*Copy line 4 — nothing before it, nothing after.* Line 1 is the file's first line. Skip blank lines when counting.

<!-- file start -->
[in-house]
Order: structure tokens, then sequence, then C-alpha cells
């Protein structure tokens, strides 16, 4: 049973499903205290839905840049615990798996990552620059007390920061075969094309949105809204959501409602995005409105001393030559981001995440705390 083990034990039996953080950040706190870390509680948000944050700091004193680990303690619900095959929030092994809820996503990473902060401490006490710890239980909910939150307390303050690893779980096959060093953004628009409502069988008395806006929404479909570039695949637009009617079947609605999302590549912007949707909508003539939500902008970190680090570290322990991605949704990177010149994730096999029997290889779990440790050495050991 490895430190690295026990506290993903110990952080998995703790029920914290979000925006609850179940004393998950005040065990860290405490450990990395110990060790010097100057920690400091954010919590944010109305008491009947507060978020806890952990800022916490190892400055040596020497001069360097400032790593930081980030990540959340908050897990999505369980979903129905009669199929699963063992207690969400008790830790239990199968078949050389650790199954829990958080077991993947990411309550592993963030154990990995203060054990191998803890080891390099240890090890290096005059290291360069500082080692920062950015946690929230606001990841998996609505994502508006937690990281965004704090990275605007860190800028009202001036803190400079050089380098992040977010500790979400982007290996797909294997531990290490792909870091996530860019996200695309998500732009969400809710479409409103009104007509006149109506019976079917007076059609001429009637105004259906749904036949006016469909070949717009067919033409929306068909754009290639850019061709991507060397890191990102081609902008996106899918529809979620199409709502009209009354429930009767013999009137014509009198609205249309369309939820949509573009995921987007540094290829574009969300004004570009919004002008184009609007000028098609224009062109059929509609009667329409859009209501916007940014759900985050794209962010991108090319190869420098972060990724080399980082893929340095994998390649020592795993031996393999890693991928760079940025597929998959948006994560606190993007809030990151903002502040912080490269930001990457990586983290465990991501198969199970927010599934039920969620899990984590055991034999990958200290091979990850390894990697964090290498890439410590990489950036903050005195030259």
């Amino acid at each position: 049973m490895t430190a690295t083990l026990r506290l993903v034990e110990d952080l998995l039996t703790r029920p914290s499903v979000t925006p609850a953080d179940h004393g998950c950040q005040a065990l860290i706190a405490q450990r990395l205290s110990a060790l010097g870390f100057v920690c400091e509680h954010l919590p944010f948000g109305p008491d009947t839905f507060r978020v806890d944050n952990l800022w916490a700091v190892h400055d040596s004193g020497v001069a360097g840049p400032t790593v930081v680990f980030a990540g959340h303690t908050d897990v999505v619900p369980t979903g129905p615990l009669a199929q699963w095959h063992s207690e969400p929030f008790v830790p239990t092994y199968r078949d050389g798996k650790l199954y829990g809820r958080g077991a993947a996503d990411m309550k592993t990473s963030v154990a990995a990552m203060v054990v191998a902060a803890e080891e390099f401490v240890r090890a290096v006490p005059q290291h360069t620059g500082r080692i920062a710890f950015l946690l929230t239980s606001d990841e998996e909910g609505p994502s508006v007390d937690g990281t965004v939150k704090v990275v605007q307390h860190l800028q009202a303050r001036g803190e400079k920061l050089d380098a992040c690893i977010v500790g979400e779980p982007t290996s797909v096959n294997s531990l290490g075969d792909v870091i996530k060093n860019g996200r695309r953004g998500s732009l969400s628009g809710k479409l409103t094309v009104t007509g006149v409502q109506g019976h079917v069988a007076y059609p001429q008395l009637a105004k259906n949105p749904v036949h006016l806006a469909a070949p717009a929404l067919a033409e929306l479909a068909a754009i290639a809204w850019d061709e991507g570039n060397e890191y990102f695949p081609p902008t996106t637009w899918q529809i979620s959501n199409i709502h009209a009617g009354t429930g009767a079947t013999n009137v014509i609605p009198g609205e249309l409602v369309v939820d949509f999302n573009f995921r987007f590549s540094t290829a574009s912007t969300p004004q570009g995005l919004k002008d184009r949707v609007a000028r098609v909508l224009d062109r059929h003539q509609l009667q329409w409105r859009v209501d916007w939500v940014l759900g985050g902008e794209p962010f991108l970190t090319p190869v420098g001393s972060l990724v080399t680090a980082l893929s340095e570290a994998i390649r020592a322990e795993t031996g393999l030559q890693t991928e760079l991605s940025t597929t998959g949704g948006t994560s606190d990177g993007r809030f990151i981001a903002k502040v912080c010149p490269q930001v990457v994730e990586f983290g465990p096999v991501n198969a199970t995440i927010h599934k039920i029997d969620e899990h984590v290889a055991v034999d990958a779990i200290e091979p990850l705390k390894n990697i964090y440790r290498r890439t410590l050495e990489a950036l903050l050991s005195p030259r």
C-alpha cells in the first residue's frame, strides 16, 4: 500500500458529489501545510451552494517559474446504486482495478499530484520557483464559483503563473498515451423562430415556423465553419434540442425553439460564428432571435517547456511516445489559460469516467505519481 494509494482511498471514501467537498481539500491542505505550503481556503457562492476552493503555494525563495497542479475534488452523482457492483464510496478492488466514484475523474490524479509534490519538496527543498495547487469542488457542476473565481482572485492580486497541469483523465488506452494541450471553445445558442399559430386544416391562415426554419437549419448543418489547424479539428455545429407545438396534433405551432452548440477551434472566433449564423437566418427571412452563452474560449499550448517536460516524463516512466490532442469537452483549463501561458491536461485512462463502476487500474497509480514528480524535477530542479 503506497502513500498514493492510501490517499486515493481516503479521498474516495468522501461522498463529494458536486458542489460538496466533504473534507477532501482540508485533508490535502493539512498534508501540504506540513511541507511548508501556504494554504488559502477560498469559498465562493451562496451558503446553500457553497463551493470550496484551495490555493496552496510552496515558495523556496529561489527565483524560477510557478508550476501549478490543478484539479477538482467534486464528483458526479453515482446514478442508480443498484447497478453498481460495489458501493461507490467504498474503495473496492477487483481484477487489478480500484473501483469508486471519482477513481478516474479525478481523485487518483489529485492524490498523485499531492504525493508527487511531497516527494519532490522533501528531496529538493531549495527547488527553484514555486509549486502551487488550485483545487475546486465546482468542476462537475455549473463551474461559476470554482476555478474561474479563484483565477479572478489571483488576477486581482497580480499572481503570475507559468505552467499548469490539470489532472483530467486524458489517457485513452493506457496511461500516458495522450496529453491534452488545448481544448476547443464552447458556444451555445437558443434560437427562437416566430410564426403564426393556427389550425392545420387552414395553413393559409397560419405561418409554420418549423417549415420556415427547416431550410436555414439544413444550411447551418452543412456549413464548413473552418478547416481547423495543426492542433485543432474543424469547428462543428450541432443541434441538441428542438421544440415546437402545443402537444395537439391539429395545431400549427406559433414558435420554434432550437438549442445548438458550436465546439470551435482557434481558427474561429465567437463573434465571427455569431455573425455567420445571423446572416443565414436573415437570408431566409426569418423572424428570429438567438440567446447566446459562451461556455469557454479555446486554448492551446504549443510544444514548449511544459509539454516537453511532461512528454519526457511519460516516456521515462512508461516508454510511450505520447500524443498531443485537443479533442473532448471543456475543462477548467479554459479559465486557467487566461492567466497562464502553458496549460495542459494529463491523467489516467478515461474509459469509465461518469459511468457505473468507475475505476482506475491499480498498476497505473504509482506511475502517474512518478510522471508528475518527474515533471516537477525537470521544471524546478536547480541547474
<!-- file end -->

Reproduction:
């Amino acid at each position: 049973m490895t430190a690295t083990l026990r506290l993903v034990e110990d952080l998995l039996t703790r029920p914290s499903v979000t925006p609850a953080d179940h004393g998950c950040q005040a065990l860290i706190a405490q450990r990395l205290s110990a060790l010097g870390f100057v920690c400091e509680h954010l919590p944010f948000g109305p008491d009947t839905f507060r978020v806890d944050n952990l800022w916490a700091v190892h400055d040596s004193g020497v001069a360097g840049p400032t790593v930081v680990f980030a990540g959340h303690t908050d897990v999505v619900p369980t979903g129905p615990l009669a199929q699963w095959h063992s207690e969400p929030f008790v830790p239990t092994y199968r078949d050389g798996k650790l199954y829990g809820r958080g077991a993947a996503d990411m309550k592993t990473s963030v154990a990995a990552m203060v054990v191998a902060a803890e080891e390099f401490v240890r090890a290096v006490p005059q290291h360069t620059g500082r080692i920062a710890f950015l946690l929230t239980s606001d990841e998996e909910g609505p994502s508006v007390d937690g990281t965004v939150k704090v990275v605007q307390h860190l800028q009202a303050r001036g803190e400079k920061l050089d380098a992040c690893i977010v500790g979400e779980p982007t290996s797909v096959n294997s531990l290490g075969d792909v870091i996530k060093n860019g996200r695309r953004g998500s732009l969400s628009g809710k479409l409103t094309v009104t007509g006149v409502q109506g019976h079917v069988a007076y059609p001429q008395l009637a105004k259906n949105p749904v036949h006016l806006a469909a070949p717009a929404l067919a033409e929306l479909a068909a754009i290639a809204w850019d061709e991507g570039n060397e890191y990102f695949p081609p902008t996106t637009w899918q529809i979620s959501n199409i709502h009209a009617g009354t429930g009767a079947t013999n009137v014509i609605p009198g609205e249309l409602v369309v939820d949509f999302n573009f995921r987007f590549s540094t290829a574009s912007t969300p004004q570009g995005l919004k002008d184009r949707v609007a000028r098609v909508l224009d062109r059929h003539q509609l009667q329409w409105r859009v209501d916007w939500v940014l759900g985050g902008e794209p962010f991108l970190t090319p190869v420098g001393s972060l990724v080399t680090a980082l893929s340095e570290a994998i390649r020592a322990e795993t031996g393999l030559q890693t991928e760079l991605s940025t597929t998959g949704g948006t994560s606190d990177g993007r809030f990151i981001a903002k502040v912080c010149p490269q930001v990457v994730e990586f983290g465990p096999v991501n198969a199970t995440i927010h599934k039920i029997d969620e899990h984590v290889a055991v034999d990958a779990i200290e091979p990850l705390k390894n990697i964090y440790r290498r890439t410590l050495e990489a950036l903050l050991s005195p030259r």